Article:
Surgery waiting times soar
The number of West Australians waiting for elective surgery is continuing to climb, with the State Government conceding it will take time to correct the upward trend.
Figures for the end of March, only weeks after Labor won office, show 19,932 public patients were waiting for operations in WA hospitals, an increase on the 19,774 people waiting a month earlier.
It was the second-highest number on record despite more surgery being done, suggesting patient demand is continuing to outstrip resources.
Of those waiting at the end of March, 1242 people, or 6.2 per cent, were waiting longer than medically advisable, including 124 category ones, the most urgent patients.
People on the list had been waiting an average of 67 days, compared to 82 days in February and 62 last March.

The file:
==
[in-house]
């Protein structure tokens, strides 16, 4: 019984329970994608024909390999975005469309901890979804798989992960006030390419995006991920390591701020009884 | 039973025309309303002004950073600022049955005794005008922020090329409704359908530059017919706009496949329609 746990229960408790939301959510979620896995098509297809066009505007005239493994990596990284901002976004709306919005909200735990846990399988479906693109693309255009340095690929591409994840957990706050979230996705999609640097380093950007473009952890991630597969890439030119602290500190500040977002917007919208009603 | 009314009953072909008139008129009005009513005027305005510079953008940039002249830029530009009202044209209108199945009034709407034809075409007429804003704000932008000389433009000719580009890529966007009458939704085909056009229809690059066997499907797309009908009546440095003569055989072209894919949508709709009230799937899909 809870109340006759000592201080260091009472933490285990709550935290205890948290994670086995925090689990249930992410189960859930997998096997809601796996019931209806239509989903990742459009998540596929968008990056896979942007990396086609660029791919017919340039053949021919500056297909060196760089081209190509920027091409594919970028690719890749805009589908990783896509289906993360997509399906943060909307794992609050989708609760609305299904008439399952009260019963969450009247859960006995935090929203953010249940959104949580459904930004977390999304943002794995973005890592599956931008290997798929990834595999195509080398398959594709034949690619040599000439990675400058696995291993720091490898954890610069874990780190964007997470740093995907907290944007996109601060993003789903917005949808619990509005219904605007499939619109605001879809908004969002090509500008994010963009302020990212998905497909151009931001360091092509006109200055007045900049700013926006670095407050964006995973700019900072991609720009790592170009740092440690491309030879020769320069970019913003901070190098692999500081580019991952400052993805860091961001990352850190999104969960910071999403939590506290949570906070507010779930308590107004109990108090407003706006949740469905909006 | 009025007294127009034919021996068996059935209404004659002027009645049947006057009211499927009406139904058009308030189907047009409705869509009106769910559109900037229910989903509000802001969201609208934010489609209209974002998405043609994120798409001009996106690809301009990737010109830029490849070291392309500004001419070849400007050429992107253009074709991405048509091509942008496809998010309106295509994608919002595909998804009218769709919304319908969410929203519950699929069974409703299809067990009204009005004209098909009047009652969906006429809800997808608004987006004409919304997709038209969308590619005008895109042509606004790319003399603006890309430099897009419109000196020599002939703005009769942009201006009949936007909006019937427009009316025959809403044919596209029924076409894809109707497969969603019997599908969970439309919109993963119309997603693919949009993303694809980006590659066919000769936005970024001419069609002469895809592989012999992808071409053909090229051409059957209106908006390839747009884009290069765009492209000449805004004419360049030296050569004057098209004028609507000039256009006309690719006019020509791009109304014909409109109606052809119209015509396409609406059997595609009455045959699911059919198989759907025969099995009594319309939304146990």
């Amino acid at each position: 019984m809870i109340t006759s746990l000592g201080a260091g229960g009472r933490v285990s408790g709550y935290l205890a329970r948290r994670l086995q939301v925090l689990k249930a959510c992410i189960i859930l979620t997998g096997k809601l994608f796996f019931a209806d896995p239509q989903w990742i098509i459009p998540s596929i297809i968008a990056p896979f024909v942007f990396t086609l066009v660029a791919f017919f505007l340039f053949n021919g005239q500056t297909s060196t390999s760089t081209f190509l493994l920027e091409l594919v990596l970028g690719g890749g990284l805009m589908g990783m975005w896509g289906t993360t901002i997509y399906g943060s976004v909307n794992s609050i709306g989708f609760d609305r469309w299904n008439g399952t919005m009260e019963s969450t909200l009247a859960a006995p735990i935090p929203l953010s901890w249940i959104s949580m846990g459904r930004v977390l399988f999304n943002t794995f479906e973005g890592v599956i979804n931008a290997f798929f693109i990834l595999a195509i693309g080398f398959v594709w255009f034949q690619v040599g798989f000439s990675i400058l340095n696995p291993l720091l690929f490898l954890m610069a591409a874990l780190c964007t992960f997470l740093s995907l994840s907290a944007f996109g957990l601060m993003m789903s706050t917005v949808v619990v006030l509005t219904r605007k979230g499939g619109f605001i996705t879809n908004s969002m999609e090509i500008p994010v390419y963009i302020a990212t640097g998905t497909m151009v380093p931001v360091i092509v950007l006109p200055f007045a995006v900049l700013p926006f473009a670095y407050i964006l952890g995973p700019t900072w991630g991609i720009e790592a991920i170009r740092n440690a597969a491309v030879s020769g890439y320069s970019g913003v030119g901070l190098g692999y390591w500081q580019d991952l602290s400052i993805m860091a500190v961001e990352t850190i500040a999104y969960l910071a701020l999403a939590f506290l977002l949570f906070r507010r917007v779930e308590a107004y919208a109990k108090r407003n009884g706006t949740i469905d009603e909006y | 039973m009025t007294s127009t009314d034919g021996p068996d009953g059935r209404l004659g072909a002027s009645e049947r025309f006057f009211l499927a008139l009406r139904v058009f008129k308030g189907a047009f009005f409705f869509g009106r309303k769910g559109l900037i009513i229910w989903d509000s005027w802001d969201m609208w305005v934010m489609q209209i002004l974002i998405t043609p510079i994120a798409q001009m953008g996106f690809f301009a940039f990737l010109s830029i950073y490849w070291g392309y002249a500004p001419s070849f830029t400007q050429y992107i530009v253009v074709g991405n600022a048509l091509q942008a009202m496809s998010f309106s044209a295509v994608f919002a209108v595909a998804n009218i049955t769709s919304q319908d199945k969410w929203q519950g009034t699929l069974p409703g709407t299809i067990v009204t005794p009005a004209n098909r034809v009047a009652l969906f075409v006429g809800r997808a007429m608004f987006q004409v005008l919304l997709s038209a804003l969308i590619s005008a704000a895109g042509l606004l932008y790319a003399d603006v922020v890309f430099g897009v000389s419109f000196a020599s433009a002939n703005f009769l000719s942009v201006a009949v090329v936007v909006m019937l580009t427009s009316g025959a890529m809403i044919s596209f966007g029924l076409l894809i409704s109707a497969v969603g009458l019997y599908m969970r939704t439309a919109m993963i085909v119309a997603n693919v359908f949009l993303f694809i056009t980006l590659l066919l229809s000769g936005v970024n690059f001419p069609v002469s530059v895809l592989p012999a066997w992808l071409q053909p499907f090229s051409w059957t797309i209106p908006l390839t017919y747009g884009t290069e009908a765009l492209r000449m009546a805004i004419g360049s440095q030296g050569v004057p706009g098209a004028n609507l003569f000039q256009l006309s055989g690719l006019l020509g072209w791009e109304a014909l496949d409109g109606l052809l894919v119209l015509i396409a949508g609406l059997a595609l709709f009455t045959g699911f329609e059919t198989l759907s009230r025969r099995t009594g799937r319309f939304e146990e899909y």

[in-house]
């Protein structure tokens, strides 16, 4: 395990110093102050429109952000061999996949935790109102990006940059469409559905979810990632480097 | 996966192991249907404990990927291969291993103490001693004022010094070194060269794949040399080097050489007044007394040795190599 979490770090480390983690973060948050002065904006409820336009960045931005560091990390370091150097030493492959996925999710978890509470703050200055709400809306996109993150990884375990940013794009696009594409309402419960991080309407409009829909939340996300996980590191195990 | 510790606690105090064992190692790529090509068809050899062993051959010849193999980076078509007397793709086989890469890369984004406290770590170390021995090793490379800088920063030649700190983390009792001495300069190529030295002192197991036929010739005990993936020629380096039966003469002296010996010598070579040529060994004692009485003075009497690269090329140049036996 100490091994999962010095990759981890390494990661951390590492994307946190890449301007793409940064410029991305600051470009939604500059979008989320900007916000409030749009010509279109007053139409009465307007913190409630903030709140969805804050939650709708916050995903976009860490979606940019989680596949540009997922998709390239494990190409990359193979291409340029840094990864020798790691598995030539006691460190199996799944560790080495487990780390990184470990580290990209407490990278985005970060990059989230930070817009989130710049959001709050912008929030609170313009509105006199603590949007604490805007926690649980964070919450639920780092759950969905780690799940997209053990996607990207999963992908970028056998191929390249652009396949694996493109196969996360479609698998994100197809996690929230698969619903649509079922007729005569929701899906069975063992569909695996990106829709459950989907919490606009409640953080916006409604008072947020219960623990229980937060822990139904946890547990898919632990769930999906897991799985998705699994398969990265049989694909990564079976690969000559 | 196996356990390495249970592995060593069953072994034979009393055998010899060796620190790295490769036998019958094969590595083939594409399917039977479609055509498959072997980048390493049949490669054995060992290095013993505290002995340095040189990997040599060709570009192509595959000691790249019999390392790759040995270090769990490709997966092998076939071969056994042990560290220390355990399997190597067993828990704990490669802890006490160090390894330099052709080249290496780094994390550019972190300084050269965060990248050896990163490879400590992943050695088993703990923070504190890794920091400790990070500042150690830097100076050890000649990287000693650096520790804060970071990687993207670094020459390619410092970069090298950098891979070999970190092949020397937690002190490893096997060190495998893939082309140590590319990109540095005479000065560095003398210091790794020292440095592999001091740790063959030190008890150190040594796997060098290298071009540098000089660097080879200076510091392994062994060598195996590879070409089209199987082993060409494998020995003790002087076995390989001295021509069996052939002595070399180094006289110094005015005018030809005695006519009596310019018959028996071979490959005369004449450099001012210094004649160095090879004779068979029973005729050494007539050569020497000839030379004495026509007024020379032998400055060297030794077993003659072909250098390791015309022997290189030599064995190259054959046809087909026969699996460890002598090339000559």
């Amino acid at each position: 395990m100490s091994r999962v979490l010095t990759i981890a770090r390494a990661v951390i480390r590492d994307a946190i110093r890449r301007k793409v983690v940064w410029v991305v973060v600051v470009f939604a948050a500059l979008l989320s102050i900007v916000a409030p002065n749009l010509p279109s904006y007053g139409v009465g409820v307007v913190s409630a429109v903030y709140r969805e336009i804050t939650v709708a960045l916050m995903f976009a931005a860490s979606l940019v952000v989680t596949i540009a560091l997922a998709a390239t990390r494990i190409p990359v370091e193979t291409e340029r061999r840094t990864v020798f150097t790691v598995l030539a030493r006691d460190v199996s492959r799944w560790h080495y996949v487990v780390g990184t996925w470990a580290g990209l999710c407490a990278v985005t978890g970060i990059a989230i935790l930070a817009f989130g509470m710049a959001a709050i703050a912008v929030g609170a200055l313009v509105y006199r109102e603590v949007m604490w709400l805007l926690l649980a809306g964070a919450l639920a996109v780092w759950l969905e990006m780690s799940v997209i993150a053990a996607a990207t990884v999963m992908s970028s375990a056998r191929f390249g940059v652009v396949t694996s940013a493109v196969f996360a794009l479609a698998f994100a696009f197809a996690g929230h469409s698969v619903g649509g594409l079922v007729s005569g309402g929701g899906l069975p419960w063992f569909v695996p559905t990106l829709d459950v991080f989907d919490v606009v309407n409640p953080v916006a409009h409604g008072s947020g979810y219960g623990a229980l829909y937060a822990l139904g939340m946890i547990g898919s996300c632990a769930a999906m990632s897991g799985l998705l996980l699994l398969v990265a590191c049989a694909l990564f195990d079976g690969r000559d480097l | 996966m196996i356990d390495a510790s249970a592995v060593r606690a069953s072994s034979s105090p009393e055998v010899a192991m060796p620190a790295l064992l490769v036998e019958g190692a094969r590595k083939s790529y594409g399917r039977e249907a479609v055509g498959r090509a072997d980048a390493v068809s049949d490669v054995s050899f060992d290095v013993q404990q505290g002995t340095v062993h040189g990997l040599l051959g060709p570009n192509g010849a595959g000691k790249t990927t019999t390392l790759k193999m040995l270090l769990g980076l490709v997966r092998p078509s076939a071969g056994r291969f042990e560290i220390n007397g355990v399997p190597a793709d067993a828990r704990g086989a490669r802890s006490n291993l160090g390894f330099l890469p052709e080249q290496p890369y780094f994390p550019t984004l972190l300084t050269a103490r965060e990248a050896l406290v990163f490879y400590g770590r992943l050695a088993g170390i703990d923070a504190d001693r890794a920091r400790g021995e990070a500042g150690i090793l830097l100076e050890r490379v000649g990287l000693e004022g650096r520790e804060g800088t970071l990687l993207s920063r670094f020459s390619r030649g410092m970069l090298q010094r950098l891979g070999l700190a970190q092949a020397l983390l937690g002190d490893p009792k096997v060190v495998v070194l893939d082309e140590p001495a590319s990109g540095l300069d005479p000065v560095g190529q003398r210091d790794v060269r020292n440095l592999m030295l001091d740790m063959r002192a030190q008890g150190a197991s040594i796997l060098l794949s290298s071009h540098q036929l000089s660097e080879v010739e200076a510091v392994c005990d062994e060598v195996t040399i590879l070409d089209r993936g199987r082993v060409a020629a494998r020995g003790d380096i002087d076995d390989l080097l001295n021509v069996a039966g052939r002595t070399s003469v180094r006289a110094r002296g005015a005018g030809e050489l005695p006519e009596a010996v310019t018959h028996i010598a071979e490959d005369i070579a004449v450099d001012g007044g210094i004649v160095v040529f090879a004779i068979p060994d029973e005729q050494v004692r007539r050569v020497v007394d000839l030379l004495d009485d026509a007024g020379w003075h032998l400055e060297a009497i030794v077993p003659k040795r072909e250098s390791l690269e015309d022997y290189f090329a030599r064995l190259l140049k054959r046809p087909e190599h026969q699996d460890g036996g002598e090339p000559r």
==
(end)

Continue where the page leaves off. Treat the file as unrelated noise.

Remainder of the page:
Medical specialties with the highest number of delayed cases were urology, plastic surgery and ear, nose and throat surgery.
The major hospitals most strug- gling to operate on patients within the recommended times in March were Fiona Stanley, with 68 per cent of patients admitted operated on within time and Royal Perth (73 per cent).
The best performer was Princess Margaret Hospital, where only one child who had elective surgery in March waited longer than recommended.
Health Minister Roger Cook, a strong critic of the previous government’s handling of elective surgery, said his Government was committed to building a sustainable, world-class health system.
Mr Cook said health care needed to be more innovative and integrated, and its proposed medihotels were part of the solution. Other election commitments such as urgent-care clinics were needed to break down barriers between primary, secondary and tertiary care.
The Government is yet to do a wideranging review of health services, including determining further redevelopment of Royal Perth Hospital.